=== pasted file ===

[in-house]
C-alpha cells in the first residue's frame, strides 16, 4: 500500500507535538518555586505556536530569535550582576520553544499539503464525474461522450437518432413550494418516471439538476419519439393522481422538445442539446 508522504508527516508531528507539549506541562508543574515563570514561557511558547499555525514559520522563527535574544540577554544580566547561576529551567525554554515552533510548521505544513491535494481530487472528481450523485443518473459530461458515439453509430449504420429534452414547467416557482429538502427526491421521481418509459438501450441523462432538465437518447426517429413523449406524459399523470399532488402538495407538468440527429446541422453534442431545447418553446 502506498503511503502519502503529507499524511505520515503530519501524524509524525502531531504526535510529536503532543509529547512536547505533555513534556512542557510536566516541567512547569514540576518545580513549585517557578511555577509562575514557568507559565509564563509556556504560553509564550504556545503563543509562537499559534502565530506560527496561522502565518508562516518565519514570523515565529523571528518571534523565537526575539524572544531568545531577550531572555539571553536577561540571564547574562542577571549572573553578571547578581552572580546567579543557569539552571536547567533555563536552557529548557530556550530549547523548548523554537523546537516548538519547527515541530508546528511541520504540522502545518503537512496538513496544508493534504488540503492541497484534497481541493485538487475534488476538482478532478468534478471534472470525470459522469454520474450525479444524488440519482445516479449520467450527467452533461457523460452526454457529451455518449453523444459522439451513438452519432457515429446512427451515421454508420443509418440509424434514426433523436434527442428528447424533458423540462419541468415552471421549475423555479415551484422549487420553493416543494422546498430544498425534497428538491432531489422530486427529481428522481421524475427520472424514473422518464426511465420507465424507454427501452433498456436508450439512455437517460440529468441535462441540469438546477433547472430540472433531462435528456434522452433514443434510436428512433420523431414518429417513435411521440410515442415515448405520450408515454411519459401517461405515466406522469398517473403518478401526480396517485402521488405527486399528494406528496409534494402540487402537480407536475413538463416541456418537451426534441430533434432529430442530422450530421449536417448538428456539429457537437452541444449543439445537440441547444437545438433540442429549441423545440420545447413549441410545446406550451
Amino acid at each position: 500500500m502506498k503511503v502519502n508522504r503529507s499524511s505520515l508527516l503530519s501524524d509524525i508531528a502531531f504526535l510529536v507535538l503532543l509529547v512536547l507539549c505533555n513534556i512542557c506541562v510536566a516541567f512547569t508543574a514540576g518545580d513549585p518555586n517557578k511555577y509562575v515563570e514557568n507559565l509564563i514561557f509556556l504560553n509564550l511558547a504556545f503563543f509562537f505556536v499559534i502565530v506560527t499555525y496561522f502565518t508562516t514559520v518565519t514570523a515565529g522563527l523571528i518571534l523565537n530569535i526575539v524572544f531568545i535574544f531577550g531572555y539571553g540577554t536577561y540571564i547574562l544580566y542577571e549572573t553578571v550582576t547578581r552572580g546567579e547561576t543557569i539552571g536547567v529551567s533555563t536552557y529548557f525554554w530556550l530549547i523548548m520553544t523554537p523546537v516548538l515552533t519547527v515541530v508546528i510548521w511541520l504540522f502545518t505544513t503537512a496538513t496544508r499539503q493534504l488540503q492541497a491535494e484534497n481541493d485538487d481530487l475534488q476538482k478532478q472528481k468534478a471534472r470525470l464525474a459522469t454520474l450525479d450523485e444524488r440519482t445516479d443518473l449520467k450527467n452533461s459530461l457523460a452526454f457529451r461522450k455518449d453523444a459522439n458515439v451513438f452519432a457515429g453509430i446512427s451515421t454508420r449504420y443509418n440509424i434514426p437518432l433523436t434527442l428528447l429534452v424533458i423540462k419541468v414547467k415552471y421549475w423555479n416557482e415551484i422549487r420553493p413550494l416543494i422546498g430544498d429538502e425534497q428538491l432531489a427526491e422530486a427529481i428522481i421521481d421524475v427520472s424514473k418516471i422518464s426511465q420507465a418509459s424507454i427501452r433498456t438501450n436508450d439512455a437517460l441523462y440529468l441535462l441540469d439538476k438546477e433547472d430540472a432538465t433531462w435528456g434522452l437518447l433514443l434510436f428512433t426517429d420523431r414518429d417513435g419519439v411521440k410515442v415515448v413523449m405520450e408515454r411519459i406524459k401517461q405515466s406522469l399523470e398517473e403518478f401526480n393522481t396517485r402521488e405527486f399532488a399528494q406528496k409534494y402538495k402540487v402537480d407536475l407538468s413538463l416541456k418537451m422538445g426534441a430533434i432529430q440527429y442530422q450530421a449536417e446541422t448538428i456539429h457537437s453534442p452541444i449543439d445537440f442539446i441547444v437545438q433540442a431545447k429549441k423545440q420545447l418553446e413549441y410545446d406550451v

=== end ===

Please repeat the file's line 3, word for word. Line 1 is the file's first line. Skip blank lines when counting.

Amino acid at each position: 500500500m502506498k503511503v502519502n508522504r503529507s499524511s505520515l508527516l503530519s501524524d509524525i508531528a502531531f504526535l510529536v507535538l503532543l509529547v512536547l507539549c505533555n513534556i512542557c506541562v510536566a516541567f512547569t508543574a514540576g518545580d513549585p518555586n517557578k511555577y509562575v515563570e514557568n507559565l509564563i514561557f509556556l504560553n509564550l511558547a504556545f503563543f509562537f505556536v499559534i502565530v506560527t499555525y496561522f502565518t508562516t514559520v518565519t514570523a515565529g522563527l523571528i518571534l523565537n530569535i526575539v524572544f531568545i535574544f531577550g531572555y539571553g540577554t536577561y540571564i547574562l544580566y542577571e549572573t553578571v550582576t547578581r552572580g546567579e547561576t543557569i539552571g536547567v529551567s533555563t536552557y529548557f525554554w530556550l530549547i523548548m520553544t523554537p523546537v516548538l515552533t519547527v515541530v508546528i510548521w511541520l504540522f502545518t505544513t503537512a496538513t496544508r499539503q493534504l488540503q492541497a491535494e484534497n481541493d485538487d481530487l475534488q476538482k478532478q472528481k468534478a471534472r470525470l464525474a459522469t454520474l450525479d450523485e444524488r440519482t445516479d443518473l449520467k450527467n452533461s459530461l457523460a452526454f457529451r461522450k455518449d453523444a459522439n458515439v451513438f452519432a457515429g453509430i446512427s451515421t454508420r449504420y443509418n440509424i434514426p437518432l433523436t434527442l428528447l429534452v424533458i423540462k419541468v414547467k415552471y421549475w423555479n416557482e415551484i422549487r420553493p413550494l416543494i422546498g430544498d429538502e425534497q428538491l432531489a427526491e422530486a427529481i428522481i421521481d421524475v427520472s424514473k418516471i422518464s426511465q420507465a418509459s424507454i427501452r433498456t438501450n436508450d439512455a437517460l441523462y440529468l441535462l441540469d439538476k438546477e433547472d430540472a432538465t433531462w435528456g434522452l437518447l433514443l434510436f428512433t426517429d420523431r414518429d417513435g419519439v411521440k410515442v415515448v413523449m405520450e408515454r411519459i406524459k401517461q405515466s406522469l399523470e398517473e403518478f401526480n393522481t396517485r402521488e405527486f399532488a399528494q406528496k409534494y402538495k402540487v402537480d407536475l407538468s413538463l416541456k418537451m422538445g426534441a430533434i432529430q440527429y442530422q450530421a449536417e446541422t448538428i456539429h457537437s453534442p452541444i449543439d445537440f442539446i441547444v437545438q433540442a431545447k429549441k423545440q420545447l418553446e413549441y410545446d406550451v